In the winter of 2021, I volunteered to help my daughter’s English teacher set up a fundraiser during the school’s Holiday Festival of Lights event. The final display of this evening was a “bookstore” where books were sold, and all profits were donated to an organization in Africa that was run by one of the teachers. As a school, I helped the English teacher, and we had students from all grades do projects that were on display that night as part of the bookstore. The third graders made tissue paper holiday lights to look like stained glass.
This project has extra credit! Check it out!
To prepare for this project, you will want to gather your supplies: black construction paper, tissue paper of various colors, scissors, hole punch, glue, and a pencil. You can draw your own light template, have your students draw one, or download my free template to make copies of and use with your students. You will find the free template PDF in step one of the instructions below.
As I mentioned in the description, in the winter of 2021, I volunteered to help my daughter’s English teacher set up a fundraiser during the school’s Festival of Lights event. The final display of this evening was a “bookstore” where books were sold, and all profits were donated to an organization, Bright Horizons of Nanan, that was run by one of the teachers. Preschoolers worked on my table posters, first graders created the gingerbread collaboration poster, second graders created my snowman poster and nutcracker collaboration poster, third graders did the tissue paper lights (this post), and fourth graders created my stained glass coloring pages (using sharpies on transparencies). All the kids helped paint the books on the shelf.
The steps for creating “stained glass” style tissue paper holiday lights are pretty simple – I’ll explain each step below and share some of the things we learned. Hopefully, these things will help you and your students to be successful as well.
An educator’s version of the timeless design question, “Form vs. Function?” is “Creativity vs. Practicality?” I always want to foster creativity, but I also have to be practical in my planning – especially since I usually work with large groups of children where issues like supplies, prep, and execution all have to be considered. It’s always my goal to maximize the experience (creativity) while making it actually “doable” (practicality). When I was designing this project, I tried a few designs. I settled on a simple one so we could get all the students to participate in a short amount of time.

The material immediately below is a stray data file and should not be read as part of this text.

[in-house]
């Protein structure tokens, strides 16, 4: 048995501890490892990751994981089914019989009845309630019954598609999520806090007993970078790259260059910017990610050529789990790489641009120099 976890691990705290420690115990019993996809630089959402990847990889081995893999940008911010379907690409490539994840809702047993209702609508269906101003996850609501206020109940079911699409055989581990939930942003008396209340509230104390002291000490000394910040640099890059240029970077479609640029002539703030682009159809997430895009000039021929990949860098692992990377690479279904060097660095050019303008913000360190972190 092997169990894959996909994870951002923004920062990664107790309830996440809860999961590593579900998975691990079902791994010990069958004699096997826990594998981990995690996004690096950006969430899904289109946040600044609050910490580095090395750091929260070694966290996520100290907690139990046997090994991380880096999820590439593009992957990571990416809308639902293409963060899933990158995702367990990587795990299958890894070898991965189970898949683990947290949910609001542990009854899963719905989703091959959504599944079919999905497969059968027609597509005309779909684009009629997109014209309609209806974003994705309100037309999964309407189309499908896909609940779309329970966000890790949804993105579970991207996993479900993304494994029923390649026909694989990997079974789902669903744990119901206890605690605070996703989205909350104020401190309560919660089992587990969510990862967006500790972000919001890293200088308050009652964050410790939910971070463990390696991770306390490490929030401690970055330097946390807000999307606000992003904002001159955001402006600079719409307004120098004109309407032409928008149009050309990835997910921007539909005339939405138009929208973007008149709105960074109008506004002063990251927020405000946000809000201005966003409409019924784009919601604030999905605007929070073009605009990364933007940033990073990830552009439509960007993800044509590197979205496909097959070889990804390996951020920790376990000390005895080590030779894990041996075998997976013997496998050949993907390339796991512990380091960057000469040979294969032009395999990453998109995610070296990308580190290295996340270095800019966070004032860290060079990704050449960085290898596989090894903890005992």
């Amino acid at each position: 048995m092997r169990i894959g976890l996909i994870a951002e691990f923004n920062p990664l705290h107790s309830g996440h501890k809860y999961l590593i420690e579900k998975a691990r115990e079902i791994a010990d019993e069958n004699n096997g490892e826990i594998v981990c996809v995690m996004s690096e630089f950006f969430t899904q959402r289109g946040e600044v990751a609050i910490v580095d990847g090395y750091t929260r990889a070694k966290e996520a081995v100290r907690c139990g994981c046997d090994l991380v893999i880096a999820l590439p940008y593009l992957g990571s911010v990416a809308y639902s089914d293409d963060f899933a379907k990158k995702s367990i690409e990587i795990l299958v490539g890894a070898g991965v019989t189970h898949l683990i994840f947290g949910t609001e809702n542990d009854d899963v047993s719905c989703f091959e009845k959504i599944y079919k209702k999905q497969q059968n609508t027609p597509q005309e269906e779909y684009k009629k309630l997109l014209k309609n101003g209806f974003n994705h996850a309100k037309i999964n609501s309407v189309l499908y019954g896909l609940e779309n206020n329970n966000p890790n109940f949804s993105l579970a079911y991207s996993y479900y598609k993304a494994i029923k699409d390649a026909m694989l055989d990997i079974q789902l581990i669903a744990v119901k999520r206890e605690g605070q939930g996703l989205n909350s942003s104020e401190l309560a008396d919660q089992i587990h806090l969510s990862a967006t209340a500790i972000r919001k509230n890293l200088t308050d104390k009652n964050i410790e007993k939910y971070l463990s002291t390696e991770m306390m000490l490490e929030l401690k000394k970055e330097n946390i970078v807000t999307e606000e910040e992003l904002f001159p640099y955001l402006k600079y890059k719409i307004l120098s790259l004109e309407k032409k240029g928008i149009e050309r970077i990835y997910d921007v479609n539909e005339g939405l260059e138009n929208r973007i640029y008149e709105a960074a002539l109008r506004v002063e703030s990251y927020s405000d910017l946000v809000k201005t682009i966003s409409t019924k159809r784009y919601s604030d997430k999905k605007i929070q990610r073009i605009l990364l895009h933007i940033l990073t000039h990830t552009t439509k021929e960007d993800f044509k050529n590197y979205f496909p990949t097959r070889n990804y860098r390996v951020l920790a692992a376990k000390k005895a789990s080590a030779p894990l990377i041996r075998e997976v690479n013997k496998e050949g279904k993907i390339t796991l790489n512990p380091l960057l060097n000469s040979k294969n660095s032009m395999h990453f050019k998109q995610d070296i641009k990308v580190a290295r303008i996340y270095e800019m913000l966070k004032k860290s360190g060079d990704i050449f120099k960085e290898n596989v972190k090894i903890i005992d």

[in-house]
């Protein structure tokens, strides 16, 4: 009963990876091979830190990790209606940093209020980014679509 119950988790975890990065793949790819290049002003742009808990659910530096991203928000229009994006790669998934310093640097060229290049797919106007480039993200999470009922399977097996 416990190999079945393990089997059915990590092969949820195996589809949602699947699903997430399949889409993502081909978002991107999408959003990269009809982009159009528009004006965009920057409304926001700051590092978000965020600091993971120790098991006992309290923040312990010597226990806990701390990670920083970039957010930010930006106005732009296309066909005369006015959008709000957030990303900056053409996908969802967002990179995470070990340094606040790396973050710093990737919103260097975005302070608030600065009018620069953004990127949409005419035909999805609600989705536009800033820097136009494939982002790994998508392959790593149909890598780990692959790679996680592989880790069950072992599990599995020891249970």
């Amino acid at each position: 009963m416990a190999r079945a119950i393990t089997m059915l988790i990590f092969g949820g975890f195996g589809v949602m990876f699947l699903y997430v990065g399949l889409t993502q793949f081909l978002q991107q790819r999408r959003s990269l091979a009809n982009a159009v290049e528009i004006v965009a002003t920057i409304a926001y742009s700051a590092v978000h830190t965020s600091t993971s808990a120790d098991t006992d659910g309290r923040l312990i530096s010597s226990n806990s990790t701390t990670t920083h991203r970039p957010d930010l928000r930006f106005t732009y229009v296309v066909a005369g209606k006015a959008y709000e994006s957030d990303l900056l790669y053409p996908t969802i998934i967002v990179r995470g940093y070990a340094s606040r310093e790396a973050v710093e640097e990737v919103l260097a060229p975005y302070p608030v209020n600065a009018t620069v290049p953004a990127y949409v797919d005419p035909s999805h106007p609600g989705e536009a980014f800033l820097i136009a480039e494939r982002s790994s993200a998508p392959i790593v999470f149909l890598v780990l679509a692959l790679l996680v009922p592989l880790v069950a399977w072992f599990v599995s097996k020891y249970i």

However, if you are working with a small group or a group of older students, I highly recommend you turn up the dial to creativity since “practicality” will be easier to manage with older students or a small group. Accommodate in any way you need to fit the needs of your situation (students, supplies, and sanity:)).
To get started with this project, I made a template for the holiday light. I wanted each light to be large, so I made a template the children could use as a guide. You could, of course, have your students make their own template (or draw right on their black paper), or you could make a template to adjust to another size you might want for this project. I was aiming to make tissue paper holiday lights that filled a piece of paper that was 8.5″ x 11″
If you’d like to use my template, you can download it by clicking on the bottom below.
Once you have your template, you’ll want to make copies for your students to use. You can share them to save paper and keep them year to year. Students will need to cut out around the outside of the holiday light template and then remove the center where the “‘x” is (see tip).
The easiest way to have kids remove the center of the light template is to have them first punch a hole in each section where they see an “x.” Then, it will be easy for them to put their scissors in the hole and start to remove the center. Doing this little trick means the kids don’t have to fold and crease the paper (most important for step 3) or punch the scissors through the paper (potentially causing harm). Best of all, this means your students have independence, and you don’t have to help them all get the centers removed.